What to do Now
September Gardening Tips
Houseplants and outdoor tropicals
When night temperatures reach 55 and below its time to bring tender plants indoors. Make sure to bring plants in clean and insect free. Examine plants for spider mites, scale and mealy bugs. Spray them twice 10 days apart with neem oil before you bring them in.
Discard plants that have lost vigor they will no do any better indoors.
Expect to see some leaf drop as these plants adjust to indoor conditions. Water less frequently and feed sparingly until the plants have acclimatized.
White or tan crust on the top of the soil indicates salt build up from fertilizer. Repot plants into fresh potting soil and remember to flush out the containers with water every few weeks.
Fertilize your lawn now with an organic lawn fertilizer.
It is also time to aerate or dethatch, seed and lime. Ask our lawn care experts about the best practices and products.
Fall is the best time to apply lime although you may do it in spring and summer as well.
Milky Spore for grub control is also best applied in fall.
You may continue to plant spinach and radish seeds for fall harvests. Plant vegetable starts of cool season vegetables now.
Plant garlic now for harvest next summer.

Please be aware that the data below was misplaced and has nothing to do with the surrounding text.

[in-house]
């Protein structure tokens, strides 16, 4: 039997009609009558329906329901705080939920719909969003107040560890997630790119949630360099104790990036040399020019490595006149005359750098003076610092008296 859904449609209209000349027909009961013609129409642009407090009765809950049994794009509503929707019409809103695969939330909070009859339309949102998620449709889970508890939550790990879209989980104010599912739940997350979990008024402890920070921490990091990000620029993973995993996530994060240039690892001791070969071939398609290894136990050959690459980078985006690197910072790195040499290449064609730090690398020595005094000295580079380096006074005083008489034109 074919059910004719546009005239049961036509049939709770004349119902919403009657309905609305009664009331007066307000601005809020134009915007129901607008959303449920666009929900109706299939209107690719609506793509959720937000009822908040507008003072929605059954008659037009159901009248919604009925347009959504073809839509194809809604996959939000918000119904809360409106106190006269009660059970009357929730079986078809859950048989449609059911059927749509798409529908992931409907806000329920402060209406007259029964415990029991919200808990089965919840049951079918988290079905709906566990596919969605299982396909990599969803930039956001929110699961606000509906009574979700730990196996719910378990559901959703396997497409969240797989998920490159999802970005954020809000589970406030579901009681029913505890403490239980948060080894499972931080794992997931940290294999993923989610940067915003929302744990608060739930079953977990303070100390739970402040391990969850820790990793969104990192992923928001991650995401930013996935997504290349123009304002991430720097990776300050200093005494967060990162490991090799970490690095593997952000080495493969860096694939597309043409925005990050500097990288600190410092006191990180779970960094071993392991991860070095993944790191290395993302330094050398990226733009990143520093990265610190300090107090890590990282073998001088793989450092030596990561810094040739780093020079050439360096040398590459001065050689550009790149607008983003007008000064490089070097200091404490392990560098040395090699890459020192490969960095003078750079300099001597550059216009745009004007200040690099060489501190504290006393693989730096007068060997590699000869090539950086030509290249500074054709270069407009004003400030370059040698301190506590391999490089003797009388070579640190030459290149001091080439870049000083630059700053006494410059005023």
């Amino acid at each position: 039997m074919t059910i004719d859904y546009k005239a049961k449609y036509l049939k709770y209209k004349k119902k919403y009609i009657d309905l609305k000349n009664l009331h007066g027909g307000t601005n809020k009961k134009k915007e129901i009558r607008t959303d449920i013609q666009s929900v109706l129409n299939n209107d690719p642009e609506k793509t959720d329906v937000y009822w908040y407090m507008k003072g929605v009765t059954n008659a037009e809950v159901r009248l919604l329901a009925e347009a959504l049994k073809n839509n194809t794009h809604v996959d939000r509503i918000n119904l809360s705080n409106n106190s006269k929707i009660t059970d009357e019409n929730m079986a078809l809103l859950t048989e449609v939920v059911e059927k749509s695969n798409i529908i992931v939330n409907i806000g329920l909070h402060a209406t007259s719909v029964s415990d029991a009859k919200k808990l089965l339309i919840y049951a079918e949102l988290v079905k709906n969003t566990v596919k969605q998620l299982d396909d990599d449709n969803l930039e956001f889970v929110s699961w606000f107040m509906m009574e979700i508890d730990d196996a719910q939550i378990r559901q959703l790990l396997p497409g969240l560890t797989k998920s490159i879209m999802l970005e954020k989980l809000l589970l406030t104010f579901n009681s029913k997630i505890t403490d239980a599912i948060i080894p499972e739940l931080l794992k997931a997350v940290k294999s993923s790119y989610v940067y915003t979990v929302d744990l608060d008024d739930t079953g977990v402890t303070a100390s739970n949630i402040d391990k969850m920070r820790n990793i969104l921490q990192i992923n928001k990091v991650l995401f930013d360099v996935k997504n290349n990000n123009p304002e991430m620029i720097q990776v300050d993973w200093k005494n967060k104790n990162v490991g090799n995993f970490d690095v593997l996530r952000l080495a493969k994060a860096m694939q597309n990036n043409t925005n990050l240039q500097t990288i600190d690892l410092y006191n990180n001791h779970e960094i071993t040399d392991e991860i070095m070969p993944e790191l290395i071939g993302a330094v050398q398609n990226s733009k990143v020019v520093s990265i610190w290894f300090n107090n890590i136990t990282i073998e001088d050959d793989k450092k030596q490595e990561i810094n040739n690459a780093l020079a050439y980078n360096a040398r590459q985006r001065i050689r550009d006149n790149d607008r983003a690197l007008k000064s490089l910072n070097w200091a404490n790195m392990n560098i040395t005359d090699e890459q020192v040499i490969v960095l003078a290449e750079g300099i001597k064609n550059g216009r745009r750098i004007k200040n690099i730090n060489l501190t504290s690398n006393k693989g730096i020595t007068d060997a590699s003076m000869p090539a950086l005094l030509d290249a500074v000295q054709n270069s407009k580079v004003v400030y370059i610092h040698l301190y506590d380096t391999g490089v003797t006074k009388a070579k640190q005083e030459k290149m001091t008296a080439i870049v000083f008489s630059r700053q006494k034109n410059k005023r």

Harvest carrots now before they get woody.
Harvest onions when the tops fall over. Allow them to cure for a few days. Store them in baskets or mesh bags.
Figs are ripe when they change color and begin to droop on the stem.
Annuals and Perennials
Plant crocus, cyclamen and colchicum bulbs now.
Daffodils can be planted at the end of the month if we have had normal temperatures. Plant tulips and Dutch iris in November.
Divide and transplant lily of the valley now, replanting them just below the surface about 3 inches apart.
Remove spent summer annuals and replace with pansies, cabbage and kale.
Pansies planted now will still be blooming next spring!
Trees and shrubs
Do not fertilize trees and shrubs now-wait until late October.
Do not prune trees and shrubs until late winter or early spring.
Water trees and shrubs once a week if we get no rain. Keeping plants hydrated this time of year greatly improves hardiness and vigor.
Now is a great time to plant a new tree or shrub with our long growing season there is still plenty of time for establishment before winter.